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Has Hedy Lamarr's invention really impacted us today?

  1. Nov 8, 2015 #1
    I'm sure you've all seen the Google Doodle of Hollywood starlet Hedy Lamarr.

    During WWII, she co-invented a method of frequency hopping.

    I've read articles stating that her invention is widely used in wireless communications today.


    But was modern frequency hopping independently developed, or were they really inspired by Lamarr's invention as those articles state?
     
  2. jcsd
  3. Nov 8, 2015 #2

    jedishrfu

    Staff: Mentor

    I'm sure it was. They patented a specific technique using player piano rolls to control how things hopped so that both ends would be on the same frequency.

    https://en.m.wikipedia.org/wiki/Spread_spectrum

    Their technique taught engineers a new way to look at the problem which led to even better solutions. This is ho inventions influence technology. It often hard to definitively show the influence if the idea wasn't adopted at the time.
     
  4. Nov 9, 2015 #3
    the problem is that these articles are vague on the connection between Lamarr and modern tech.
     
  5. Nov 9, 2015 #4

    jedishrfu

    Staff: Mentor

    Its clear it was an influence especially since its cited by later patents from other inventors.

    What you can never know is if an inventor independently came up with the idea in a somewhat different context say using a music box instead of a player piano roll and during a prior use search discovered Hedy's patent.

    Her idea was essentially using a device to select a frequency for broadcast and after a certain variable time switch and select a new one and sychronizing the switch between devices.

    The head of our patent review board always said: Its a good idea but like so many ideas someone thought of it before.
     
  6. Nov 14, 2015 #5
    But if it was her patent itself that was read by the engineers who developed the precursors to modern tech, and inspired them, then Hedy Lamarr really contributed to global advancement.
     
  7. Jan 17, 2016 #6
    Absolutely. Frequency hopping was the first spread spectrum technique and was a precursor to modern spread spectrum systems.
     
  8. Jan 19, 2016 #7
    But was it an independent discovery or did it directly follow from Lamarr's idea?
     
  9. Jan 19, 2016 #8

    jedishrfu

    Staff: Mentor

    You are trying to find a historical link where one may not exist. Many times inventors independently come up with ideas. However, during the filing of a patent, they discover Hedy's patent and must be sure to reference it as a basis for their patent and not to pretend like it didn't exist. They can't patent what was already invented unless everyone totally misses the connection and then its up to the courts to decide on a patent dispute.

    Another case may be that the inventor was influenced by some idea in a book that was in turn influenced by Hedy's idea. As a hypothetical example, one inventor says that Hedy's idea is too limiting constantly switching between channels and instead comes up with a more complex and costly scheme to send a message over multiple channels simultaneously. Later a young inventor looks at this complex and costly scheme and simplifies it to essentially Hedy's idea not realizing the connection.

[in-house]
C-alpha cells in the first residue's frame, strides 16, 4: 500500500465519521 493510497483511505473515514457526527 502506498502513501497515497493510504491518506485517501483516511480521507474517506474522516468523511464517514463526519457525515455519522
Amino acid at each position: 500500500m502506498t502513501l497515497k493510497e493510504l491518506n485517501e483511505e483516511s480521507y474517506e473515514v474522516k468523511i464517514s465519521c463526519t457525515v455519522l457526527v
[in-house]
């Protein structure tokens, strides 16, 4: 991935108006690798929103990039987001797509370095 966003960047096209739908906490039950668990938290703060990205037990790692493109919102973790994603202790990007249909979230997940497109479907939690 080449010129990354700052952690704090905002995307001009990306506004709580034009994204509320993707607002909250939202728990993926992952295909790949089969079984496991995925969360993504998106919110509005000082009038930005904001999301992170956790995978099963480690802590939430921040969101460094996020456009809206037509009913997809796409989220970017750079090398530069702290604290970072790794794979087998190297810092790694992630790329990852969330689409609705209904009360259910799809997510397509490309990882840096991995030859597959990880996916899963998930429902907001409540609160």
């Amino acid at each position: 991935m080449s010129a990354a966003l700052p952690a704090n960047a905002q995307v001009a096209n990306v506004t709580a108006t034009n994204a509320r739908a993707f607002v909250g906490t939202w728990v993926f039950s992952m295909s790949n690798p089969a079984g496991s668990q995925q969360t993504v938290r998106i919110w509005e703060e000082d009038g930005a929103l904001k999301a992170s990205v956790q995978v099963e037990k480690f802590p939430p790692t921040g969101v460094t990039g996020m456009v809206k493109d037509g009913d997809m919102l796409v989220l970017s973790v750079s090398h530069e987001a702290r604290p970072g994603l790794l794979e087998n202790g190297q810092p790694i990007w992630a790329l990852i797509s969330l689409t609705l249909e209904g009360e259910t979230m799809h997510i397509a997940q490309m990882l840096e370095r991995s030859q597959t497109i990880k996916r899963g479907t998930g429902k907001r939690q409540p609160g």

10. Jan 20, 2016 #9
    so does it mean that the course of technological development would not have changed an iota if Lamarr didn't publish her invention?

    young engineer independently develops frequency hopping, searches for patent and find's Lamarr's. If Lamarr didn't publish it, he wouldn't have found any patent, but the technology would be developed anyway.

    i wonder if there is a historical link where an engineer states that he was (or was not) inspired by Lamarr.
     
  11. Jan 20, 2016 #10

    jedishrfu

    Staff: Mentor

    The best reference I can find is in the wikipedia article on her achievement with George Anthiel

    https://en.wikipedia.org/wiki/Hedy_Lamarr

    It mentions that the technology was implemented in 1962 for naval torpedoes and later found its way into modern communications systems.

    NPR also did a story on it mentioning that the patent was filed away and classified top secret for 20 years before they decided to use it in 1962 so that means someone remembered it and pulled it out of storage.

    How it actually influenced other technology would be harder to track. However, you could find all the patents that referenced her and George's patent and see what connections they had.
     
  12. Jan 20, 2016 #11

    jim mcnamara

    User Avatar

    Staff: Mentor

    @greswd
    What do you want? Agreement with your point?
    It is perfectly clear there is ambiguity because it is history and we cannot read minds, past or present. But we do have a patent and we do have subsequent usage of the concept in the patent. It was after the patent expired. And FWIW - there were a transatlantic conferences between FDR and Churchill which used that very concept. A short time after the patent.

    Here is an article about those conversations http://www.bbc.co.uk/london/content/articles/2008/09/01/ruth_ive_feature.shtml They do not seem to mention the specturm shifting.

    I personally believe that people love counterfactual thinking - sort of rewriting history to suit something they believe. That seems to be what you are doing.
    https://en.wikipedia.org/wiki/Counterfactual_thinking

    We prefer discuss science here not rewriting history.
     
  13. Feb 3, 2016 #12
    No, please don't assume that I'm trying to delude myself. I really want the truth.

    But I had misread jedishrfu's comment.

    Anyway, I've realised that my question is more of a historical question than a technical one.

    Do you have any good sources on the development of modern frequency hopping?
     
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